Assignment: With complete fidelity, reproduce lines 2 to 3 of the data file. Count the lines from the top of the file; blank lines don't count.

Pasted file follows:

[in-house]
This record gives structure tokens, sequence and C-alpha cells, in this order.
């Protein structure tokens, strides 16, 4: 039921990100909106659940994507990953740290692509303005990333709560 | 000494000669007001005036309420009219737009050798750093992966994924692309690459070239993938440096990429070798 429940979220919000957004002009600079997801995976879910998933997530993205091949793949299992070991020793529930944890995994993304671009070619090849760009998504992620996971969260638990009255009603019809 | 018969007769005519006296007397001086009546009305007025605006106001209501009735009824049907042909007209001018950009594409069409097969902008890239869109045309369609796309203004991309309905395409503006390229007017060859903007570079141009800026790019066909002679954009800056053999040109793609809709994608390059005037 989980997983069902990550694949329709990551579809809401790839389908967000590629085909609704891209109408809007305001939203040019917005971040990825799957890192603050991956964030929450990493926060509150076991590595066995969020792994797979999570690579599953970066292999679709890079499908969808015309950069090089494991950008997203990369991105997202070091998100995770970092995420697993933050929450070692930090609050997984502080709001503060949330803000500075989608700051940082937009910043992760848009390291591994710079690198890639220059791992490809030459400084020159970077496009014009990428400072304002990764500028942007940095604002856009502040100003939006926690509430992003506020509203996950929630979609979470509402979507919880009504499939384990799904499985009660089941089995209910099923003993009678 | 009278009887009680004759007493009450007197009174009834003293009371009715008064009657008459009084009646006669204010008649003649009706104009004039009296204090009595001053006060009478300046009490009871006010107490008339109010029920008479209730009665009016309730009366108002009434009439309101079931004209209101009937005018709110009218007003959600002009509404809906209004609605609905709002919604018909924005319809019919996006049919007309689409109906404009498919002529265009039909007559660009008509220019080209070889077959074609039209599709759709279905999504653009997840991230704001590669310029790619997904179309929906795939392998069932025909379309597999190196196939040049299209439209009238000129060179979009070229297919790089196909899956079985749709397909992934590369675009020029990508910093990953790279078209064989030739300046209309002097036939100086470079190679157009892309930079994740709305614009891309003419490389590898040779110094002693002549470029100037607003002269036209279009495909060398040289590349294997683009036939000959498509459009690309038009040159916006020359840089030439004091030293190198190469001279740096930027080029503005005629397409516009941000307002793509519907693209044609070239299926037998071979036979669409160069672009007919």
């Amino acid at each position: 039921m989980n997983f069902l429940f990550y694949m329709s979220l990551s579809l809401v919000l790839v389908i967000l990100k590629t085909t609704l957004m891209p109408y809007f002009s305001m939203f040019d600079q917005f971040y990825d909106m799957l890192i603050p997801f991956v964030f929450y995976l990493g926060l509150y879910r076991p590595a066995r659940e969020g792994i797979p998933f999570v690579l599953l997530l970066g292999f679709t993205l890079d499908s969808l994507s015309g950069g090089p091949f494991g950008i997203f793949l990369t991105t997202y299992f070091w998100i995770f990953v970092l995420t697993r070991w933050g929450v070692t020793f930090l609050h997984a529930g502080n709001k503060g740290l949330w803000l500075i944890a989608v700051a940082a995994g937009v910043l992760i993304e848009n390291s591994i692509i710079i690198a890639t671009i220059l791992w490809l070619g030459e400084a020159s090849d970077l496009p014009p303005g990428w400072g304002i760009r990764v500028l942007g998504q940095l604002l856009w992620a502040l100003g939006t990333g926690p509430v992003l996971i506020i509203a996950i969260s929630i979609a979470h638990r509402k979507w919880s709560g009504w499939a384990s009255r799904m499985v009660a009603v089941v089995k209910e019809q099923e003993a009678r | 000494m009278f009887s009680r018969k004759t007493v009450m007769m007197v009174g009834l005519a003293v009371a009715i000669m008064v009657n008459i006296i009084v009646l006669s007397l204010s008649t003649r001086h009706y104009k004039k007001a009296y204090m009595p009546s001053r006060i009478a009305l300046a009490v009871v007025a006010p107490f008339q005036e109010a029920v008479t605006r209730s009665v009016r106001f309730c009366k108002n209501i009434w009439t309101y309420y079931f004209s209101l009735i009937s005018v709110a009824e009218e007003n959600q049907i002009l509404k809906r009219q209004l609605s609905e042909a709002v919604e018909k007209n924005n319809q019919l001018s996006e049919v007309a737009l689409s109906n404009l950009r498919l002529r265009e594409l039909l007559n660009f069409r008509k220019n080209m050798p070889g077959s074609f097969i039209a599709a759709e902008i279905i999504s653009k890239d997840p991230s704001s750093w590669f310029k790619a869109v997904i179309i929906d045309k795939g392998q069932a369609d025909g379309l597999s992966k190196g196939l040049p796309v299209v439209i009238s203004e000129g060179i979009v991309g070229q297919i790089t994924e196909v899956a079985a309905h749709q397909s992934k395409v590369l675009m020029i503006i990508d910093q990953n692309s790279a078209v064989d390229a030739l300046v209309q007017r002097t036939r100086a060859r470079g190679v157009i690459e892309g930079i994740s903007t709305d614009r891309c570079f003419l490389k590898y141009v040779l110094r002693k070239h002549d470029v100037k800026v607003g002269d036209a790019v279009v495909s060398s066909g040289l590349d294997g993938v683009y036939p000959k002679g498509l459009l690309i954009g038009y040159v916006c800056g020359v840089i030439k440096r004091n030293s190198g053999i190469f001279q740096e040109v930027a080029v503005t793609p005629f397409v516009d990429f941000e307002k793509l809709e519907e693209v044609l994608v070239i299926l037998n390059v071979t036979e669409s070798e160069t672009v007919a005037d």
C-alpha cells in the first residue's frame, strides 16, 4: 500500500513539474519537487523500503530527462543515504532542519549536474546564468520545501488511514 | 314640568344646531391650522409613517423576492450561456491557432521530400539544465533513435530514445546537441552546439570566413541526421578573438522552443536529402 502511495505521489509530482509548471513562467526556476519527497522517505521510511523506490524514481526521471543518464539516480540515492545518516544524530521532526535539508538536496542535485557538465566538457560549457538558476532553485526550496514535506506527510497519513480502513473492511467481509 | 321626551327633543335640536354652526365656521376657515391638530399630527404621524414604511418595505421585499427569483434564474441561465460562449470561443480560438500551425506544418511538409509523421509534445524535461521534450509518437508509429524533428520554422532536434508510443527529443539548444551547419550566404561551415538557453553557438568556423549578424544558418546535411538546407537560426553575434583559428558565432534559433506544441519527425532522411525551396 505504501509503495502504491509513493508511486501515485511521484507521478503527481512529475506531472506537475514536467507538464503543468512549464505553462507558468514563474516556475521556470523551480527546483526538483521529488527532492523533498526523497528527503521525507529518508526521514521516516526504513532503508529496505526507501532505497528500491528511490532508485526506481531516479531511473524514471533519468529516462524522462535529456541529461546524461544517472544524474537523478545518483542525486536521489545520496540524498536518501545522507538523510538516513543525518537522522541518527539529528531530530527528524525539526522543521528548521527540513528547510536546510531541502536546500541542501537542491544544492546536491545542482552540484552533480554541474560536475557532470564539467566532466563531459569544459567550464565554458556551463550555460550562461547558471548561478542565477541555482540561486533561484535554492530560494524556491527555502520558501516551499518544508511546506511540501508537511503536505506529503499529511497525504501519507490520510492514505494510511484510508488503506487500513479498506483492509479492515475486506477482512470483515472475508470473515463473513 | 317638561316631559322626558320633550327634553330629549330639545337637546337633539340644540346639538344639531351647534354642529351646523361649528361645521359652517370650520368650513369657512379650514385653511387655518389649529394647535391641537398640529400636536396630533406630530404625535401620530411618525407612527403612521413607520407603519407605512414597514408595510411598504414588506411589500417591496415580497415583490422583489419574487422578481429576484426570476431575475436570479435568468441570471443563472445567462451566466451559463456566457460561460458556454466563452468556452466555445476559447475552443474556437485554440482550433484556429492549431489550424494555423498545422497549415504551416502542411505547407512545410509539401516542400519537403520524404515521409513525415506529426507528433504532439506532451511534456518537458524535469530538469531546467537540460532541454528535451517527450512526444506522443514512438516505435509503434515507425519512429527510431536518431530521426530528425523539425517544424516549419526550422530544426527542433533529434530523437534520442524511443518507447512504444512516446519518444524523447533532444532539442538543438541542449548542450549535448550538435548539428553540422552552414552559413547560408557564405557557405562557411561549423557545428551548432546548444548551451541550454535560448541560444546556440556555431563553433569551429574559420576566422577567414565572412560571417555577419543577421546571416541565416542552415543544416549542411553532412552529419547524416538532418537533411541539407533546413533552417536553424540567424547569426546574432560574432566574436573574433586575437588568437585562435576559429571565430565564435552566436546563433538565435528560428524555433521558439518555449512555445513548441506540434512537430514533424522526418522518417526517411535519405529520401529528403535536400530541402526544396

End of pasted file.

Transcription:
This record gives structure tokens, sequence and C-alpha cells, in this order.
């Protein structure tokens, strides 16, 4: 039921990100909106659940994507990953740290692509303005990333709560 | 000494000669007001005036309420009219737009050798750093992966994924692309690459070239993938440096990429070798 429940979220919000957004002009600079997801995976879910998933997530993205091949793949299992070991020793529930944890995994993304671009070619090849760009998504992620996971969260638990009255009603019809 | 018969007769005519006296007397001086009546009305007025605006106001209501009735009824049907042909007209001018950009594409069409097969902008890239869109045309369609796309203004991309309905395409503006390229007017060859903007570079141009800026790019066909002679954009800056053999040109793609809709994608390059005037 989980997983069902990550694949329709990551579809809401790839389908967000590629085909609704891209109408809007305001939203040019917005971040990825799957890192603050991956964030929450990493926060509150076991590595066995969020792994797979999570690579599953970066292999679709890079499908969808015309950069090089494991950008997203990369991105997202070091998100995770970092995420697993933050929450070692930090609050997984502080709001503060949330803000500075989608700051940082937009910043992760848009390291591994710079690198890639220059791992490809030459400084020159970077496009014009990428400072304002990764500028942007940095604002856009502040100003939006926690509430992003506020509203996950929630979609979470509402979507919880009504499939384990799904499985009660089941089995209910099923003993009678 | 009278009887009680004759007493009450007197009174009834003293009371009715008064009657008459009084009646006669204010008649003649009706104009004039009296204090009595001053006060009478300046009490009871006010107490008339109010029920008479209730009665009016309730009366108002009434009439309101079931004209209101009937005018709110009218007003959600002009509404809906209004609605609905709002919604018909924005319809019919996006049919007309689409109906404009498919002529265009039909007559660009008509220019080209070889077959074609039209599709759709279905999504653009997840991230704001590669310029790619997904179309929906795939392998069932025909379309597999190196196939040049299209439209009238000129060179979009070229297919790089196909899956079985749709397909992934590369675009020029990508910093990953790279078209064989030739300046209309002097036939100086470079190679157009892309930079994740709305614009891309003419490389590898040779110094002693002549470029100037607003002269036209279009495909060398040289590349294997683009036939000959498509459009690309038009040159916006020359840089030439004091030293190198190469001279740096930027080029503005005629397409516009941000307002793509519907693209044609070239299926037998071979036979669409160069672009007919």